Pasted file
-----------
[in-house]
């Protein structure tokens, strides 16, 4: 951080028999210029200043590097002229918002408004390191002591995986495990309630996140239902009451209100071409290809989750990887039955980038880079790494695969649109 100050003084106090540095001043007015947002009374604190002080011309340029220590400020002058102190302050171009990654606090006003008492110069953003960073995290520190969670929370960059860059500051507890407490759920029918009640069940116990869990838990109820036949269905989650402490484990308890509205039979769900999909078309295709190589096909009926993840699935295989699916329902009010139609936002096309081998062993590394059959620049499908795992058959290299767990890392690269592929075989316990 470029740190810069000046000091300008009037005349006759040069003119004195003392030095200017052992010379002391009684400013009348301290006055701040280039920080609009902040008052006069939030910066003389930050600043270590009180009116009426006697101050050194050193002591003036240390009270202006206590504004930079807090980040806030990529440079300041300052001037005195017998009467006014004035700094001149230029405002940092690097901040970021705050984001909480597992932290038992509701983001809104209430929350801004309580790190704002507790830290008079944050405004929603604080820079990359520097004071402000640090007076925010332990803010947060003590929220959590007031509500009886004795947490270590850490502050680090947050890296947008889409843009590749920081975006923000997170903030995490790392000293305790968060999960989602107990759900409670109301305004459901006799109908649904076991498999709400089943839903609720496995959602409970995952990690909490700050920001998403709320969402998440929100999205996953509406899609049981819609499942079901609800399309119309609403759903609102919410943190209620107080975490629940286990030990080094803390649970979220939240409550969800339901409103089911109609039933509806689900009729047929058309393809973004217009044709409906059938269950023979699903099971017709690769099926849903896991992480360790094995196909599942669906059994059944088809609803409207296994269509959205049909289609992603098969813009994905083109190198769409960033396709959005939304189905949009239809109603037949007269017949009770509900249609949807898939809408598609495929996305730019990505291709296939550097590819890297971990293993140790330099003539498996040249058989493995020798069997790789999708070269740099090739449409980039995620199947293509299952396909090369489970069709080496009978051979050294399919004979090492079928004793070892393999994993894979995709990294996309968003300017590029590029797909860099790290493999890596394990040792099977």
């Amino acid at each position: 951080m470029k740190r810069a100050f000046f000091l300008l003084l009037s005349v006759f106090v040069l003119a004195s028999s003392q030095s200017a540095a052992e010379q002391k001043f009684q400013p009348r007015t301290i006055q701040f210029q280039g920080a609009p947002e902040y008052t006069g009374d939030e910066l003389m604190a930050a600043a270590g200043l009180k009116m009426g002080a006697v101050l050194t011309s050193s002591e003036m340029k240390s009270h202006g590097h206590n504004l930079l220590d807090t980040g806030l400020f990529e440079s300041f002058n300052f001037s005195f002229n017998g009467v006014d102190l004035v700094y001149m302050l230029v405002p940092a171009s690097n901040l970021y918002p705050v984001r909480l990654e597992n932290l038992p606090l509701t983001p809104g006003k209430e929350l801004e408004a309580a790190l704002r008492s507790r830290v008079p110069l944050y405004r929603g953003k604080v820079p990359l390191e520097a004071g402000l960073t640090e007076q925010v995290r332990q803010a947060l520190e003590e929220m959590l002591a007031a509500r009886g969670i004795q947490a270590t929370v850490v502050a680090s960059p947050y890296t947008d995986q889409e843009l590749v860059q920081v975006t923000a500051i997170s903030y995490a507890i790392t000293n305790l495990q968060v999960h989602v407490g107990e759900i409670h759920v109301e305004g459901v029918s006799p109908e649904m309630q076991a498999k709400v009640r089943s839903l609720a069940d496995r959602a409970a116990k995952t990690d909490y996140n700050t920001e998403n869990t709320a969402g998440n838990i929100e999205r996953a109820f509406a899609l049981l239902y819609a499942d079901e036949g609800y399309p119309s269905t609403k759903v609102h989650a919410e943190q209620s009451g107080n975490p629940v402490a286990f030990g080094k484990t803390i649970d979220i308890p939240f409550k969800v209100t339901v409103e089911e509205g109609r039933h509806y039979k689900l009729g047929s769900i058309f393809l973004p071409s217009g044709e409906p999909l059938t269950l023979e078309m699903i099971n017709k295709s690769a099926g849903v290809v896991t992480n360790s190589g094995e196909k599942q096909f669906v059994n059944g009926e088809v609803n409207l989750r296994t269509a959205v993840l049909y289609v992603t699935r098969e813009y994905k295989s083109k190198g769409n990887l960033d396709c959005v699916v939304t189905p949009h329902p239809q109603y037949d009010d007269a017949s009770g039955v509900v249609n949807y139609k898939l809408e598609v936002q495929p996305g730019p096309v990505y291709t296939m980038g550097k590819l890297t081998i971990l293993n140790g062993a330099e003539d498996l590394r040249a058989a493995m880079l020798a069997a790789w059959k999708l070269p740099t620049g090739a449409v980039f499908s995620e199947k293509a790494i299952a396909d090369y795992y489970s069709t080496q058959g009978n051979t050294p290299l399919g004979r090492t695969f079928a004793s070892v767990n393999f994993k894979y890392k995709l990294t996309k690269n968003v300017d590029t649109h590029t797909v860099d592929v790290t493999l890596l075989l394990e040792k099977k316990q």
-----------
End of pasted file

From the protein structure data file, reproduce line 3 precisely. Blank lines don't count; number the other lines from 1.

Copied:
């Amino acid at each position: 951080m470029k740190r810069a100050f000046f000091l300008l003084l009037s005349v006759f106090v040069l003119a004195s028999s003392q030095s200017a540095a052992e010379q002391k001043f009684q400013p009348r007015t301290i006055q701040f210029q280039g920080a609009p947002e902040y008052t006069g009374d939030e910066l003389m604190a930050a600043a270590g200043l009180k009116m009426g002080a006697v101050l050194t011309s050193s002591e003036m340029k240390s009270h202006g590097h206590n504004l930079l220590d807090t980040g806030l400020f990529e440079s300041f002058n300052f001037s005195f002229n017998g009467v006014d102190l004035v700094y001149m302050l230029v405002p940092a171009s690097n901040l970021y918002p705050v984001r909480l990654e597992n932290l038992p606090l509701t983001p809104g006003k209430e929350l801004e408004a309580a790190l704002r008492s507790r830290v008079p110069l944050y405004r929603g953003k604080v820079p990359l390191e520097a004071g402000l960073t640090e007076q925010v995290r332990q803010a947060l520190e003590e929220m959590l002591a007031a509500r009886g969670i004795q947490a270590t929370v850490v502050a680090s960059p947050y890296t947008d995986q889409e843009l590749v860059q920081v975006t923000a500051i997170s903030y995490a507890i790392t000293n305790l495990q968060v999960h989602v407490g107990e759900i409670h759920v109301e305004g459901v029918s006799p109908e649904m309630q076991a498999k709400v009640r089943s839903l609720a069940d496995r959602a409970a116990k995952t990690d909490y996140n700050t920001e998403n869990t709320a969402g998440n838990i929100e999205r996953a109820f509406a899609l049981l239902y819609a499942d079901e036949g609800y399309p119309s269905t609403k759903v609102h989650a919410e943190q209620s009451g107080n975490p629940v402490a286990f030990g080094k484990t803390i649970d979220i308890p939240f409550k969800v209100t339901v409103e089911e509205g109609r039933h509806y039979k689900l009729g047929s769900i058309f393809l973004p071409s217009g044709e409906p999909l059938t269950l023979e078309m699903i099971n017709k295709s690769a099926g849903v290809v896991t992480n360790s190589g094995e196909k599942q096909f669906v059994n059944g009926e088809v609803n409207l989750r296994t269509a959205v993840l049909y289609v992603t699935r098969e813009y994905k295989s083109k190198g769409n990887l960033d396709c959005v699916v939304t189905p949009h329902p239809q109603y037949d009010d007269a017949s009770g039955v509900v249609n949807y139609k898939l809408e598609v936002q495929p996305g730019p096309v990505y291709t296939m980038g550097k590819l890297t081998i971990l293993n140790g062993a330099e003539d498996l590394r040249a058989a493995m880079l020798a069997a790789w059959k999708l070269p740099t620049g090739a449409v980039f499908s995620e199947k293509a790494i299952a396909d090369y795992y489970s069709t080496q058959g009978n051979t050294p290299l399919g004979r090492t695969f079928a004793s070892v767990n393999f994993k894979y890392k995709l990294t996309k690269n968003v300017d590029t649109h590029t797909v860099d592929v790290t493999l890596l075989l394990e040792k099977k316990q």